LONDON – United States President Donald Trump and his wife Melania left for Glasgow on Friday after having tea at Windsor Castle with Queen Elizabeth II.
Trump is expected to play golf during his time in Scotland, where he and the first lady will wrap up their stay in the United Kingdom with a private visit.
The president concluded the official part of his visit to the UK, his first since taking office last year, with a meeting over tea with the 92-year-old queen at Windsor, a royal residence.
The two also watched a military parade at the castle.
Trump had met earlier Friday with British Prime Minister Theresa May at her country residence, Chequers Court, near the village of Ellesborough.
The two exhibited strong chemistry, and May said Trump had agreed to “pursue an ambitious US-UK free trade agreement” once Brexit (the UK’s withdrawal from the European Union) takes effect on March 29, 2019.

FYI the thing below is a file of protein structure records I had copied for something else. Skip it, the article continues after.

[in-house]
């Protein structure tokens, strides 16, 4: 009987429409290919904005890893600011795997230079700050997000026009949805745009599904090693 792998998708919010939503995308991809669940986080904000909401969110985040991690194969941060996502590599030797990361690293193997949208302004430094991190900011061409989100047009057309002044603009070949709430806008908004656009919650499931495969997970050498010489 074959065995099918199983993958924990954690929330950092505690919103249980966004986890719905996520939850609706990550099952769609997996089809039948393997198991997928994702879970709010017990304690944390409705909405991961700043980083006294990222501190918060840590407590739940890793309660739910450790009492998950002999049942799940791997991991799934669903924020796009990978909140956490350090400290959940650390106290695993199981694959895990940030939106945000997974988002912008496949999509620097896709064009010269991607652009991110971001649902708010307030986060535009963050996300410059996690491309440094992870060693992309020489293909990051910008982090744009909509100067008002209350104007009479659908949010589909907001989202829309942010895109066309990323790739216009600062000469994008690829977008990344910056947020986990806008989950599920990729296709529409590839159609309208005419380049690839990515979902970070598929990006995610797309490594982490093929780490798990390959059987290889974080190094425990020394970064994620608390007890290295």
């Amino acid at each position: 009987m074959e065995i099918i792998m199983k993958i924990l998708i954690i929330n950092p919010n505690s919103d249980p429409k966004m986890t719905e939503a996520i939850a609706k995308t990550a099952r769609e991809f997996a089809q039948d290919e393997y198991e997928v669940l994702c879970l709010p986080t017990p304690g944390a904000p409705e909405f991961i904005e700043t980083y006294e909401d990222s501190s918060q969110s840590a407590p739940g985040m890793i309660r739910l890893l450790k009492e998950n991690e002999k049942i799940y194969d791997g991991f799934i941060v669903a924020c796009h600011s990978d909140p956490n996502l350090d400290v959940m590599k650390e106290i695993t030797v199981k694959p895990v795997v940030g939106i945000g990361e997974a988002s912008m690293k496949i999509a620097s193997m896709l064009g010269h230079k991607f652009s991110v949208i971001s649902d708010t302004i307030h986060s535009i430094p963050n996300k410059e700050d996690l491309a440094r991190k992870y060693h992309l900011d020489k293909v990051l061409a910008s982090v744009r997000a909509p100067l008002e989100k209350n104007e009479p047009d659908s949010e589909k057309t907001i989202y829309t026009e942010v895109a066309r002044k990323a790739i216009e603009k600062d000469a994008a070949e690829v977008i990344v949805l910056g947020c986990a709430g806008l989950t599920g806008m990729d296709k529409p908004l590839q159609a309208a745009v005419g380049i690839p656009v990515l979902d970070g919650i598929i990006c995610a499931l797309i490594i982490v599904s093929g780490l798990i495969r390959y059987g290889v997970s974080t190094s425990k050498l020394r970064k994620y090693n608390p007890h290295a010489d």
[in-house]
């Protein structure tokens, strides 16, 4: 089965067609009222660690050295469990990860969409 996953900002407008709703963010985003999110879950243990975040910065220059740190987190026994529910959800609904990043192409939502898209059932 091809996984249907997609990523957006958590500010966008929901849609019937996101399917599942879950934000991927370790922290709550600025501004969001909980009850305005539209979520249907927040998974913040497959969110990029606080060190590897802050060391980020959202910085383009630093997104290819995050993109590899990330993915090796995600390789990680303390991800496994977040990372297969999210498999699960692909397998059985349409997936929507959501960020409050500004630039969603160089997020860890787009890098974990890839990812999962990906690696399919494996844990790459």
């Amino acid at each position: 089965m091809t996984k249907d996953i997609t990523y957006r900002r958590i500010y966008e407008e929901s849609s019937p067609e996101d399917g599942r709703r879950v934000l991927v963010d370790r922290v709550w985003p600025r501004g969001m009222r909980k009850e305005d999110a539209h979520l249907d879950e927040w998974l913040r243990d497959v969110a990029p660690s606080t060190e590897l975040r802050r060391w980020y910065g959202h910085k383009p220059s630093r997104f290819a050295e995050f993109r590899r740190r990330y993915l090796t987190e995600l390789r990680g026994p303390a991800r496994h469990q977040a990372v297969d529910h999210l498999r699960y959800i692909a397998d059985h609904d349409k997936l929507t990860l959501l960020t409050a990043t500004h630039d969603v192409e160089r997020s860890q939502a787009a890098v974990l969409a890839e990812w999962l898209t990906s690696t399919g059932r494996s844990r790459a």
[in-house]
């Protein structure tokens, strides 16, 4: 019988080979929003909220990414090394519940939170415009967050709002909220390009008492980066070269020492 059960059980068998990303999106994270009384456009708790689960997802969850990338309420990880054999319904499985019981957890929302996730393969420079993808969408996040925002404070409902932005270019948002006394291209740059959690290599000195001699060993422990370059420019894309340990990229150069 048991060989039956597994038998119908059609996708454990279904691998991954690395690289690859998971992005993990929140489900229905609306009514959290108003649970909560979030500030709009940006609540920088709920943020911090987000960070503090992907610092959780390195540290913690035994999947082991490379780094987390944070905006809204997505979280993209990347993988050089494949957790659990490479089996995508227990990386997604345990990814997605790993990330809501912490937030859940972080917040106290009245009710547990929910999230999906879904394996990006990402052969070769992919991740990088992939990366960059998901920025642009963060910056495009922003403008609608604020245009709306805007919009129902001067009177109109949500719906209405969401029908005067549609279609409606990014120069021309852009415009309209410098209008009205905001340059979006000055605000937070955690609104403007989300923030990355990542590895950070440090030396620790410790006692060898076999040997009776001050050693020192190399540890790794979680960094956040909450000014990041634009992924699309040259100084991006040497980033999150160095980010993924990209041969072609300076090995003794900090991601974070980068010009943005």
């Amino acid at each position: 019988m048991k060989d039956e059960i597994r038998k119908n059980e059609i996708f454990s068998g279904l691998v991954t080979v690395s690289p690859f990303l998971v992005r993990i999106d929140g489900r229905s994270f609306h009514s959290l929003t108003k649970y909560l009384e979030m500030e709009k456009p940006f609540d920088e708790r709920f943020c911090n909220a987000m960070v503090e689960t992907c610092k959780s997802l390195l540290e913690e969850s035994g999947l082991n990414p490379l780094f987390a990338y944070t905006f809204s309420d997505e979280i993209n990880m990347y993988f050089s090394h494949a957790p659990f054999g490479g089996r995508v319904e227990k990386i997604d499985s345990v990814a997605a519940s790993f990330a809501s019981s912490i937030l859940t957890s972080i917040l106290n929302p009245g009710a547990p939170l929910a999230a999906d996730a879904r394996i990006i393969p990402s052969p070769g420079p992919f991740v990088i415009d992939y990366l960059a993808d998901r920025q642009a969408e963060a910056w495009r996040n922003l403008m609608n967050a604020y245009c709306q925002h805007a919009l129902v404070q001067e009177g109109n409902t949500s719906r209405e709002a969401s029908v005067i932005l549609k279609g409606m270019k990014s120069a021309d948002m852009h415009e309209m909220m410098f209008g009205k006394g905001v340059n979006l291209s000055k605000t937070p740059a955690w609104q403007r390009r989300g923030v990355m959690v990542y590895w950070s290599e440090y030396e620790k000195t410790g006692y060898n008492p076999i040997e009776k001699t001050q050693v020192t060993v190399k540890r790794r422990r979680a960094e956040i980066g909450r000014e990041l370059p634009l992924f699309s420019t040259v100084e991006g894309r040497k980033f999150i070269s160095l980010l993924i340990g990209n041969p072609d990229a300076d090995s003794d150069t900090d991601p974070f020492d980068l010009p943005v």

Trump, for his part, said the prime minister was an “incredible woman” and apologized to her for an interview published by British tabloid The Sun in which he criticized her Brexit plan.
That interview was published as Trump and May were attending a gala dinner on Thursday night at Blenheim Palace along with scores of British business leaders.
While Trump was wrapping up his stay in England, tens of thousands of people took part in mass protests Friday in downtown London and across the UK.
“Say it loud, say it proud, Donald Trump’s not welcome here” was the most commonly heard slogan at the demonstrations in the British capital.
The Women’s March London and Together Against Trump platforms organized the largest demonstrations, which ended at Parliament Square and Trafalgar Square, respectively.
Organizers said the women’s march drew as many as 50,000 people, while the second brought around 100,000 out on the streets.
One protester, Englishman Chris Robbins, said Trump’s Middle East policies – particularly his decision to recognize Jerusalem as Israel’s capital and relocate the US Embassy there from Tel Aviv – were among the reasons for the demonstrations, adding that they marked a setback for the Palestinian people.
A Spanish protester who lives in London, Unai Motriko, said Trump’s policies had “made racists and xenophobes think that it’s OK to think the way they think.”